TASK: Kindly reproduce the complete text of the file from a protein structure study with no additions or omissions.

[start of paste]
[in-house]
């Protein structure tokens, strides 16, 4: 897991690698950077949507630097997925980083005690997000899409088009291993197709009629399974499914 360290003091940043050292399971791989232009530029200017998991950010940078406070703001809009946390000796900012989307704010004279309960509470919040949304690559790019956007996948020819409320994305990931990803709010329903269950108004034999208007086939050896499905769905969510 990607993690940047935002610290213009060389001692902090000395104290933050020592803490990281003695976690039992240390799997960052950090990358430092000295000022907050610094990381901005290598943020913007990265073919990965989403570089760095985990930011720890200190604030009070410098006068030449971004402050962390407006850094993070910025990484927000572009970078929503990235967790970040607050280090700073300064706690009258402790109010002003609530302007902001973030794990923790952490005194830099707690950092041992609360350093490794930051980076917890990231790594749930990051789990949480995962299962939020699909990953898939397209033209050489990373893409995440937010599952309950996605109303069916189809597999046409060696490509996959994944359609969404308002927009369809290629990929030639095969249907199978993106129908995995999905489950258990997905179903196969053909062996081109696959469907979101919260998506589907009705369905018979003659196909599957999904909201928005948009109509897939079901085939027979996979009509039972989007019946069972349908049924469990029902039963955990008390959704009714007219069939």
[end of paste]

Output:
[in-house]
């Protein structure tokens, strides 16, 4: 897991690698950077949507630097997925980083005690997000899409088009291993197709009629399974499914 360290003091940043050292399971791989232009530029200017998991950010940078406070703001809009946390000796900012989307704010004279309960509470919040949304690559790019956007996948020819409320994305990931990803709010329903269950108004034999208007086939050896499905769905969510 990607993690940047935002610290213009060389001692902090000395104290933050020592803490990281003695976690039992240390799997960052950090990358430092000295000022907050610094990381901005290598943020913007990265073919990965989403570089760095985990930011720890200190604030009070410098006068030449971004402050962390407006850094993070910025990484927000572009970078929503990235967790970040607050280090700073300064706690009258402790109010002003609530302007902001973030794990923790952490005194830099707690950092041992609360350093490794930051980076917890990231790594749930990051789990949480995962299962939020699909990953898939397209033209050489990373893409995440937010599952309950996605109303069916189809597999046409060696490509996959994944359609969404308002927009369809290629990929030639095969249907199978993106129908995995999905489950258990997905179903196969053909062996081109696959469907979101919260998506589907009705369905018979003659196909599957999904909201928005948009109509897939079901085939027979996979009509039972989007019946069972349908049924469990029902039963955990008390959704009714007219069939």